This was an interesting piece in the NY Times the other day.
Here’s my response (which did not get published.)
I try frequently to step into the shoes of an adopted person. I’ve been trying these shoes on for size ever since I was a pregnant sixteen-year-old in a small Catholic town in 1970, knowing that my only respectable recourse was to keep my pregnancy a secret and give my son up for adoption.Like Ellen Ullman’s records, my son’s adoption file was sealed, too. His original birth certificate, which bore the standard particulars of birth along with my name and his name listed only as “Baby Boy MacDonald” contained information that I was already well aware of. Yet, I was not allowed to have a copy.
My son, whom I reunited with when he was twenty-one, says that being adopted is like being in the witness protection program–but without the medical information. While Ullman is certainly entitled to tell herself any story she likes about her origins, I object to her passive glossing over of the disservice that sealed records inflicts on both adoptees and birth parents. Yes, it is true there are many ways to conceive and carry a child these days, but it seems a shame to let the intricacies of that conversation obscure the totalitarian approach state governments take toward adoption records. And I suspect that Ullman herself, having made the phone call regarding her adoption file, might someday like to fill out a form in her doctor’s office without drawing a slash through the medical history section and marking it “unknown.” Her essay betrays a longing for other things, too, and I sincerely wish the power to discover those things resided in her hands and not with the state of New York.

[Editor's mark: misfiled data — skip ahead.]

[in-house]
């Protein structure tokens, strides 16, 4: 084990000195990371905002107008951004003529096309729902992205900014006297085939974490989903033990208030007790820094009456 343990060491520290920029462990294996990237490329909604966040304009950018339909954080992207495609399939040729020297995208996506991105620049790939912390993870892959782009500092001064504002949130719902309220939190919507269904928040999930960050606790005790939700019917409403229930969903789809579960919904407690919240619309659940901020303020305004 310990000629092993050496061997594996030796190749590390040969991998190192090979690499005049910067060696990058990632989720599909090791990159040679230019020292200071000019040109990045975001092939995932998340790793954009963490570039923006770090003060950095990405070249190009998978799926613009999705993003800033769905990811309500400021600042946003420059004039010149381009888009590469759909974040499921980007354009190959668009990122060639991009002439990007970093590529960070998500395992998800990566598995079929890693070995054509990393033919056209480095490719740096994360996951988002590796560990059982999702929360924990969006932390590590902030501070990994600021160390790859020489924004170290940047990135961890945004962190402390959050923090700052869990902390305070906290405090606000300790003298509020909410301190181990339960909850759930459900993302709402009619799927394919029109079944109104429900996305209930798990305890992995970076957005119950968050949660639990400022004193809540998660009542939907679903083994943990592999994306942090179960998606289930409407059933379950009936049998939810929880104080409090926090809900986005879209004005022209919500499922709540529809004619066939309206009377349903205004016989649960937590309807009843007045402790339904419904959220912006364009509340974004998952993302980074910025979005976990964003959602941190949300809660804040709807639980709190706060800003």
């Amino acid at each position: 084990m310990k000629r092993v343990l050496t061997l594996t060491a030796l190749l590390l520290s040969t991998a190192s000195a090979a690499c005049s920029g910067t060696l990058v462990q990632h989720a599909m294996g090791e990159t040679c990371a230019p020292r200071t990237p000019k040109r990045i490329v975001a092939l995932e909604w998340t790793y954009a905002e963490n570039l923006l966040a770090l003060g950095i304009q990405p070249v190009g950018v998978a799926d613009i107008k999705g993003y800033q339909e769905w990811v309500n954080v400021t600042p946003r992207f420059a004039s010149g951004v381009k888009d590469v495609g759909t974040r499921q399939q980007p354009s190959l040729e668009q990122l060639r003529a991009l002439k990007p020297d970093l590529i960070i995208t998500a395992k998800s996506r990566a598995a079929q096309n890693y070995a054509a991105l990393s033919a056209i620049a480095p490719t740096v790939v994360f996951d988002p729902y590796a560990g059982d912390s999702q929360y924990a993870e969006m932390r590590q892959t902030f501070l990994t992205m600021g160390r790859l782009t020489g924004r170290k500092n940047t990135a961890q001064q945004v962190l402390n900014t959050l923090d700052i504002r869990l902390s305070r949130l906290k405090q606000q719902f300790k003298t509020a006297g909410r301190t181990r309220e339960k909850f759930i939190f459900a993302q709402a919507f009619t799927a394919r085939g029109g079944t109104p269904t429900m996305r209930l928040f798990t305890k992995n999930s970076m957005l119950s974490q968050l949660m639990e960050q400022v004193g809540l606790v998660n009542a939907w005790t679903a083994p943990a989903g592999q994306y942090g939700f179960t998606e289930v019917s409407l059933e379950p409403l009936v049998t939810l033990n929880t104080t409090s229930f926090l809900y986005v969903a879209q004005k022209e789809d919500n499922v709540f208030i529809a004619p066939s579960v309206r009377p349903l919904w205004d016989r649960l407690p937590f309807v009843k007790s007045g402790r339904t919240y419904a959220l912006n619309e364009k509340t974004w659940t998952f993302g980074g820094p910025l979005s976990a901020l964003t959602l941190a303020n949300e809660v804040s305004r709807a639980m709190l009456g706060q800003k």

I’m willing to give not-knowing its due. I’m fine with not knowing whether or not my son’s five-year-old daughter whose baptismal picture looks just like my own will turn out to resemble me or share my talents when she’s a mature woman. But I could never be fine with not knowing she existed at all.